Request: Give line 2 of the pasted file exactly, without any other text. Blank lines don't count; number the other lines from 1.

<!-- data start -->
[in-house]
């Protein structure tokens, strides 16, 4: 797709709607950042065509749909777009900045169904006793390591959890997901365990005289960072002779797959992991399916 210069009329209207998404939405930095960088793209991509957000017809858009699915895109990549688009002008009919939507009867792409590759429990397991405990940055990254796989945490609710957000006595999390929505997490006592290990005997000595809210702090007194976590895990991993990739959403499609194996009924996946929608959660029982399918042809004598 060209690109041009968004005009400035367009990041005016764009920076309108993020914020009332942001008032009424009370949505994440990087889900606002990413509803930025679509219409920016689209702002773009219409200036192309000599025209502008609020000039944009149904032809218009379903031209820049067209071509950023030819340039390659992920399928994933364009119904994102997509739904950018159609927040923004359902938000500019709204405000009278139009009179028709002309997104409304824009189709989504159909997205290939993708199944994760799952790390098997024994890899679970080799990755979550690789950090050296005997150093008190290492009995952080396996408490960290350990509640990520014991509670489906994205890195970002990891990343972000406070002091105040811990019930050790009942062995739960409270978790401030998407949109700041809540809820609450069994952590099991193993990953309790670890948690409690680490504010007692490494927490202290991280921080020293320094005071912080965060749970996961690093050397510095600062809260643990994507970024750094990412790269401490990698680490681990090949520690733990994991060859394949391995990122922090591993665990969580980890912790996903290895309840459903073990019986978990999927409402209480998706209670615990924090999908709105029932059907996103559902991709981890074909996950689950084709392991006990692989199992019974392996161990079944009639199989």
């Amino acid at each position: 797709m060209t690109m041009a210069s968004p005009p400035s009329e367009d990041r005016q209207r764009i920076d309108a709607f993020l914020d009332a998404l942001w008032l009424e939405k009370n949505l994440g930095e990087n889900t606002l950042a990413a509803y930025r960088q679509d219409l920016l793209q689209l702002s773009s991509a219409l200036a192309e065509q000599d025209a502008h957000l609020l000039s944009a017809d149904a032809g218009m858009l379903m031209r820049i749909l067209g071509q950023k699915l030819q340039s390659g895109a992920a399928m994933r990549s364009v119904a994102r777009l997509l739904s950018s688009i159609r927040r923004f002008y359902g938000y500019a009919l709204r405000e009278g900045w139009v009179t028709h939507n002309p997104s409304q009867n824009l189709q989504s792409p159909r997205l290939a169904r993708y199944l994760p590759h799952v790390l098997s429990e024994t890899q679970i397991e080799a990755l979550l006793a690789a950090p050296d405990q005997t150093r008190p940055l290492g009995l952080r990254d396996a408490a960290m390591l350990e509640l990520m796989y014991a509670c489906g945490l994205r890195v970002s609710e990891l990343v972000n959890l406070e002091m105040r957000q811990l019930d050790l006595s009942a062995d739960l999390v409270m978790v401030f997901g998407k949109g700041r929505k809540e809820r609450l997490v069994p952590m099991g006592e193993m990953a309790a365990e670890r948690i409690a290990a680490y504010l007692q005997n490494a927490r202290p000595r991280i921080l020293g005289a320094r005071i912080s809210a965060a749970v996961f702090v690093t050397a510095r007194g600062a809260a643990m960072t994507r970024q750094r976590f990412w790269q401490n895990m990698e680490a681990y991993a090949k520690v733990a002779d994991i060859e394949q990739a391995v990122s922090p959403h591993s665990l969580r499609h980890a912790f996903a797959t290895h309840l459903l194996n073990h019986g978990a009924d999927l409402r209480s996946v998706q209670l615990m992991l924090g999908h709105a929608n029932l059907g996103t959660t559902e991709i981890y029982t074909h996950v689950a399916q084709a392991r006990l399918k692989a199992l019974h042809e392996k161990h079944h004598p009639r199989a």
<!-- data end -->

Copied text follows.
């Protein structure tokens, strides 16, 4: 797709709607950042065509749909777009900045169904006793390591959890997901365990005289960072002779797959992991399916 210069009329209207998404939405930095960088793209991509957000017809858009699915895109990549688009002008009919939507009867792409590759429990397991405990940055990254796989945490609710957000006595999390929505997490006592290990005997000595809210702090007194976590895990991993990739959403499609194996009924996946929608959660029982399918042809004598 060209690109041009968004005009400035367009990041005016764009920076309108993020914020009332942001008032009424009370949505994440990087889900606002990413509803930025679509219409920016689209702002773009219409200036192309000599025209502008609020000039944009149904032809218009379903031209820049067209071509950023030819340039390659992920399928994933364009119904994102997509739904950018159609927040923004359902938000500019709204405000009278139009009179028709002309997104409304824009189709989504159909997205290939993708199944994760799952790390098997024994890899679970080799990755979550690789950090050296005997150093008190290492009995952080396996408490960290350990509640990520014991509670489906994205890195970002990891990343972000406070002091105040811990019930050790009942062995739960409270978790401030998407949109700041809540809820609450069994952590099991193993990953309790670890948690409690680490504010007692490494927490202290991280921080020293320094005071912080965060749970996961690093050397510095600062809260643990994507970024750094990412790269401490990698680490681990090949520690733990994991060859394949391995990122922090591993665990969580980890912790996903290895309840459903073990019986978990999927409402209480998706209670615990924090999908709105029932059907996103559902991709981890074909996950689950084709392991006990692989199992019974392996161990079944009639199989």